3. Coates AS, Winer EP, Goldhirsch A, Gelber RD, Gnant M, Piccart-Gebhart M, et al. Tailoring therapies–improving the management of early breast cancer: St Gallen International Expert Consensus on the Primary Therapy of Early Breast Cancer 2015. Ann Oncol (2015) 26(8):1533–46. doi: 10.1093/annonc/mdv221

PubMed Abstract | CrossRef Full Text | Google Scholar

4. Krop I, Ismaila N, Stearns V. Use of Biomarkers to Guide Decisions on Adjuvant Systemic Therapy for Women With Early-Stage Invasive Breast Cancer: American Society of Clinical Oncology Clinical Practice Focused Update Guideline Summary. J Oncol Pract (2017) 13(11):763–6. doi: 10.1200/JOP.2017.024646

PubMed Abstract | CrossRef Full Text | Google Scholar

5. Amin MB, Edge S, Greene F, Byrd DR, Brookland RK, Washington MK, et al AJCC cancer staging manual. New York: Springer International Publishing (2018).

Google Scholar

6. Giuliano AE, Connolly JL, Edge SB, Mittendorf EA, Rugo HS, Solin LJ, et al. Breast Cancer-Major changes in the American Joint Committee on Cancer eighth edition cancer staging manual. CA Cancer J Clin (2017) 67(4):290–303. doi: 10.3322/caac.21393

PubMed Abstract | CrossRef Full Text | Google Scholar

7. Lee SB, Sohn G, Kim J, Chung IY, Lee JW, Kim HJ, et al. A retrospective prognostic evaluation analysis using the 8th edition of the American Joint Committee on Cancer staging system for breast cancer. Breast Cancer Res Treat (2018) 169(2):257–66. doi: 10.1007/s10549-018-4682-5

PubMed Abstract | CrossRef Full Text | Google Scholar

8. Plichta JK, Ren Y, Thomas SM, Greenup RA, Fayanju OM, Rosenberger LH, et al. Implications for Breast Cancer Restaging Based on the 8th Edition AJCC Staging Manual. Ann Surg (2020) 271(1):169–76. doi: 10.1097/SLA.0000000000003071

PubMed Abstract | CrossRef Full Text | Google Scholar

9. Kim I, Choi HJ, Ryu JM, Lee SK, Yu JH, Kim SW, et al. Prognostic Validation of the American Joint Committee on Cancer 8th Staging System in 24,014 Korean Patients with Breast Cancer. J Breast Cancer (2018) 21(2):173–81. doi: 10.4048/jbc.2018.21.2.173

PubMed Abstract | CrossRef Full Text | Google Scholar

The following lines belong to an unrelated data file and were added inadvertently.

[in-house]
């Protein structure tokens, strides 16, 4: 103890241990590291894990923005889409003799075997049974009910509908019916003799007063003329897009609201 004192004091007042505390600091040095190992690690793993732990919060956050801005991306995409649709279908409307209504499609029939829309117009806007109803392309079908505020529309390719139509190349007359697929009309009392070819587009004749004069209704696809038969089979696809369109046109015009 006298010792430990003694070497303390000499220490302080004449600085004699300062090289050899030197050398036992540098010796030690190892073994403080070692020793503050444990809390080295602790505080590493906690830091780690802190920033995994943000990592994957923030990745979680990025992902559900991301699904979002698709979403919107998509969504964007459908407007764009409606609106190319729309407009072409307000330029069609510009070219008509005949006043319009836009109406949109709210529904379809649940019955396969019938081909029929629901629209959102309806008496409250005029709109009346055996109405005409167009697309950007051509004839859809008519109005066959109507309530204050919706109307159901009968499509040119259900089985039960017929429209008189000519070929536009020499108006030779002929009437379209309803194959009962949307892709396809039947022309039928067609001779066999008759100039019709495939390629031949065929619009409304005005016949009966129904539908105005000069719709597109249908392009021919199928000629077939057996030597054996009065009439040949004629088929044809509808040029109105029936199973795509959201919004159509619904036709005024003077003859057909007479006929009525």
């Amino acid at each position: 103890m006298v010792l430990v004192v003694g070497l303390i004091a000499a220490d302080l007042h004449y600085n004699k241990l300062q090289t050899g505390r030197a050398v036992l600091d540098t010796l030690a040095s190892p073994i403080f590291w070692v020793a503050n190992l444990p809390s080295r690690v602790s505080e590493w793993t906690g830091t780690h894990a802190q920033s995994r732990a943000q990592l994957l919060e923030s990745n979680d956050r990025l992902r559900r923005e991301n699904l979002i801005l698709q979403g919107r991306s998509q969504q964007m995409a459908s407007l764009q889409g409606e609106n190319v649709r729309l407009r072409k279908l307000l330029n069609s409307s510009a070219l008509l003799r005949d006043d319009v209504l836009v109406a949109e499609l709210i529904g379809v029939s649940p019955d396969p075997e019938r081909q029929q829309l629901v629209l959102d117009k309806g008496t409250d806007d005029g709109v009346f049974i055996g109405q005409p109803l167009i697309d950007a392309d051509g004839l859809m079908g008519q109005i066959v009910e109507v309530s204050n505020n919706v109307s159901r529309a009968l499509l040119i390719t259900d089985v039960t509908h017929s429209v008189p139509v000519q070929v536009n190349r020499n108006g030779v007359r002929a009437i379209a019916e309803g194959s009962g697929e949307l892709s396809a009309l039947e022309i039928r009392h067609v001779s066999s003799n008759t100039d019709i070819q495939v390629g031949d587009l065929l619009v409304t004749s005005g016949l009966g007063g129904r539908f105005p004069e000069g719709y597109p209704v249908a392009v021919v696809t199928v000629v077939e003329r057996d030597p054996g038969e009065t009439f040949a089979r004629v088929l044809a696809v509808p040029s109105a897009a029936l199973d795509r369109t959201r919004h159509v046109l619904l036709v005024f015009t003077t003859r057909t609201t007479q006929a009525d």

10. Weiss A, Chavez-MacGregor M, Lichtensztajn DY, Yi M, Tadros A, Hortobagyi GN, et al. Validation Study of the American Joint Committee on Cancer Eighth Edition Prognostic Stage Compared With the Anatomic Stage in Breast Cancer. JAMA Oncol (2018) 4(2):203–9. doi: 10.1001/jamaoncol.2017.4298

PubMed Abstract | CrossRef Full Text | Google Scholar

11. Maaskant AJ, van de Poll-Franse LV, Voogd AC, Coebergh JW, Tutein Nolthenius-Puylaert MC, Nieuwenhuijzen GA. Stage migration due to introduction of the sentinel node procedure: a population-based study. Breast Cancer Res Treat (2009) 113(1):173–9. doi: 10.1007/s10549-008-9913-8

PubMed Abstract | CrossRef Full Text | Google Scholar

12. van der Heiden-van der Loo M, Bezemer PD, Hennipman A, Siesling S, van Diest PJ, Bongers V, et al. Introduction of sentinel node biopsy and stage migration of breast cancer. Eur J Surg Oncol (2006) 32(7):710–4. doi: 10.1016/j.ejso.2006.04.001

PubMed Abstract | CrossRef Full Text | Google Scholar

13. Salhab M, Patani N, Mokbel K. Sentinel lymph node micrometastasis in human breast cancer: an update. Surg Oncol (2011) 20(4):e195–206. doi: 10.1016/j.suronc.2011.06.006

PubMed Abstract | CrossRef Full Text | Google Scholar

14. Mittendorf EA, Ballman KV, McCall LM, Yi M, Sahin AA, Bedrosian I, et al. Evaluation of the stage IB designation of the American Joint Committee on Cancer staging system in breast cancer. J Clin Oncol (2015) 33(10):1119–27. doi: 10.1200/JCO.2014.57.2958

PubMed Abstract | CrossRef Full Text | Google Scholar

15. Montagna E, Viale G, Rotmensz N, Maisonneuve P, Galimberti V, Luini A, et al. Minimal axillary lymph node involvement in breast cancer has different prognostic implications according to the staging procedure. Breast Cancer Res Treat (2009) 118(2):385–94. doi: 10.1007/s10549-009-0446-6

PubMed Abstract | CrossRef Full Text | Google Scholar

16. de Boer M, van Dijck JA, Bult P, Borm GF, Tjan-Heijnen VC. Breast cancer prognosis and occult lymph node metastases, isolated tumor cells, and micrometastases. J Natl Cancer Inst (2010) 102(6):410–25. doi: 10.1093/jnci/djq008

PubMed Abstract | CrossRef Full Text | Google Scholar

17. Weaver DL, Ashikaga T, Krag DN, Skelly JM, Anderson SJ, Harlow SP, et al. Effect of occult metastases on survival in node-negative breast cancer. N Engl J Med (2011) 364(5):412–21. doi: 10.1056/NEJMoa1008108

PubMed Abstract | CrossRef Full Text | Google Scholar

18. Iqbal J, Ginsburg O, Giannakeas V, Rochon PA, Semple JL, Narod SA. The impact of nodal micrometastasis on mortality among women with early-stage breast cancer. Breast Cancer Res Treat (2017) 161(1):103–15. doi: 10.1007/s10549-016-4015-5

PubMed Abstract | CrossRef Full Text | Google Scholar

19. de Boer M, van Deurzen CH, van Dijck JA, Borm GF, van Diest PJ, Adang EM, et al. Micrometastases or isolated tumor cells and the outcome of breast cancer. N Engl J Med (2009) 361(7):653–63. doi: 10.1056/NEJMoa0904832

PubMed Abstract | CrossRef Full Text | Google Scholar

20. Dutta SW, Volaric A, Morgan JT, Chinn Z, Atkins KA, Janowski EM. Pathologic Evaluation and Prognostic Implications of Nodal Micrometastases in Breast Cancer. Semin Radiat Oncol (2019) 29(2):102–10. doi: 10.1016/j.semradonc.2018.11.001

PubMed Abstract | CrossRef Full Text | Google Scholar

21. Mamtani A, Patil S, Stempel M, Morrow M. Axillary Micrometastases and Isolated Tumor Cells Are Not an Indication for Post-mastectomy Radiotherapy in Stage 1 and 2 Breast Cancer. Ann Surg Oncol (2017) 24(8):2182–8. doi: 10.1245/s10434-017-5866-7